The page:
To identify clinical indicators that assist in predicting acute abnormalities on head computed tomography (CT) scans in patients with altered mental status in the MICU.
This is a retrospective study of 100 patients admitted to the MICU between January 2001 and March 2002. Patients who developed altered mental status 48 hours or more after admission and subsequently had a head CT scan were reviewed. Data abstracted from the medical records were used to investigate the association between abnormal head CT scans and factors such as patients’ demographics, medical history, admitting diagnosis, length of stay, laboratory abnormalities (white blood cell count, coagulation profile, ammonia levels, blood urea nitrogen and creatinine), sedation, and focal neurological deficits.
Head CT scans were positive for acute abnormalities in 29% (29/100) of patients. Univariate analysis revealed age > 65 years (p=0.015), presence of a neurological deficit on physical examination (p<0.0001, and a history of myocardial infarction (p=0.030) as positive predictors for an abnormal head CT scan. Multivariate (Logistic Regression) analysis confirmed that age greater than 65 years (p=0.007; OR=9.9, 95% CI=1.9-52.2) and an abnormal neurological exam (p<0.0001; OR=21.0, 95% CI=4.1-106.6) as strong predictors for a positive head CT scan. The presence of a neurological deficit had a sensitivity of 59.7%, specificity of 87.9%, positive predictive value (PPV) of 66%, and a negative predictive value (NPV) of 84.9%.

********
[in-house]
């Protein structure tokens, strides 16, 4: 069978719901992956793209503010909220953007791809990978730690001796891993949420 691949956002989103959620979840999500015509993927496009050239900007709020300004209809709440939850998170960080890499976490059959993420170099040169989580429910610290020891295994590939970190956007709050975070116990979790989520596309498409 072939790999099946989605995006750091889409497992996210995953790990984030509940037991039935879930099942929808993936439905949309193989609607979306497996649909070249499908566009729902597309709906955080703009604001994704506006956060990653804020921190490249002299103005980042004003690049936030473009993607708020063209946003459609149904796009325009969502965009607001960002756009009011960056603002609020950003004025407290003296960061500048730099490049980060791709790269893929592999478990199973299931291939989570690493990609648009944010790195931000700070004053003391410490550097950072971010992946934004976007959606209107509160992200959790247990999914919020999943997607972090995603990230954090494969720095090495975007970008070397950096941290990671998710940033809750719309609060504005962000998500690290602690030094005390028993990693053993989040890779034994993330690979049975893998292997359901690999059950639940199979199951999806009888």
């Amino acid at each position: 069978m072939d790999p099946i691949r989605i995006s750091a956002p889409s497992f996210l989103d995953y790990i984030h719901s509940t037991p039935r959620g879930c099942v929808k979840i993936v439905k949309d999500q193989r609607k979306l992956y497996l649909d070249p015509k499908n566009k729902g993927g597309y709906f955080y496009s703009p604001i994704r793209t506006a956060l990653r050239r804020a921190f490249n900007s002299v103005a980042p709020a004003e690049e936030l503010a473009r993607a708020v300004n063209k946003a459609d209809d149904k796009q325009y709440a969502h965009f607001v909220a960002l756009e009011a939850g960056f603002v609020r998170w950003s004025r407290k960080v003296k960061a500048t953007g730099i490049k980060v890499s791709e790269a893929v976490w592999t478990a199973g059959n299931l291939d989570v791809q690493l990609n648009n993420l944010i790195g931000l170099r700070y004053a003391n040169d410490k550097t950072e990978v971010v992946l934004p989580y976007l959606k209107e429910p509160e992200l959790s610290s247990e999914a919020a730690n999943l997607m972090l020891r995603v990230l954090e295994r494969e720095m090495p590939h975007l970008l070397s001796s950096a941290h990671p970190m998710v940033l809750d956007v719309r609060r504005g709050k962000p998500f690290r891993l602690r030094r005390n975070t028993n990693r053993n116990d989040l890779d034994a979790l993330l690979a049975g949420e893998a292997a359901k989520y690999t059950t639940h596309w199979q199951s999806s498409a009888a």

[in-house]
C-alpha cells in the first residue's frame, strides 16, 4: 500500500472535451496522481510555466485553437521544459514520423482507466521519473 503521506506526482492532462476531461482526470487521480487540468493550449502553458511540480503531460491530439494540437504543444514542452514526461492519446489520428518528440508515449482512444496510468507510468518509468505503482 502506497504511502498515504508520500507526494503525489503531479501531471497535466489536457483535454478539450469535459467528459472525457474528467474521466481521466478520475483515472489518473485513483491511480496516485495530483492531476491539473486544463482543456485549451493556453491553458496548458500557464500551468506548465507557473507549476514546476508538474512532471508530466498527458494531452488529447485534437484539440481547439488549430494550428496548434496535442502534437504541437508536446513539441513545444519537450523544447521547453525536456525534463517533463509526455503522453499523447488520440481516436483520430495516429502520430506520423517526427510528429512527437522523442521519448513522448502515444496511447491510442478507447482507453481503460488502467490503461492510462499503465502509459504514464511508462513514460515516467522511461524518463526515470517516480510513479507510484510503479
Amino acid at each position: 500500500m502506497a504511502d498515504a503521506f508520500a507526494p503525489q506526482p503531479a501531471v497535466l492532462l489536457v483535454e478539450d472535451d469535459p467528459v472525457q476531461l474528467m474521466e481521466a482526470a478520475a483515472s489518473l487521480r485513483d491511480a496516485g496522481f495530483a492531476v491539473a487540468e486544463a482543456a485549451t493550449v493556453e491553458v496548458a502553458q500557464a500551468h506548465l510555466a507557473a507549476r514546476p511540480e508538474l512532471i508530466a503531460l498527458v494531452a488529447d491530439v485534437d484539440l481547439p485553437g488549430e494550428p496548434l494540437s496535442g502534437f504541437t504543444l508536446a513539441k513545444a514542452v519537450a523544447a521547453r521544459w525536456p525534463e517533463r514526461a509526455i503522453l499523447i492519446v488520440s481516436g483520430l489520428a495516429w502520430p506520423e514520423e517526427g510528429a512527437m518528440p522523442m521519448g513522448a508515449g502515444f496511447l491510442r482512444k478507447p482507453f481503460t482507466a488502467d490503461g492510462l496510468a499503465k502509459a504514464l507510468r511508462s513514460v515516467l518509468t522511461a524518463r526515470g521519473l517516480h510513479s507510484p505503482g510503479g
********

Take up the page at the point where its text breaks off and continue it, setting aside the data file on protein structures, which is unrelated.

In patients admitted to the MICU, who subsequently developed altered mental status, age greater than 65 years and a focal neurological deficit on physical examination were strong predictors for an abnormal head CT scan.
Older age and presence of a neurological exam are positive predictors of an abnormal head CT scan in critically ill patients.
A. Harandi, None.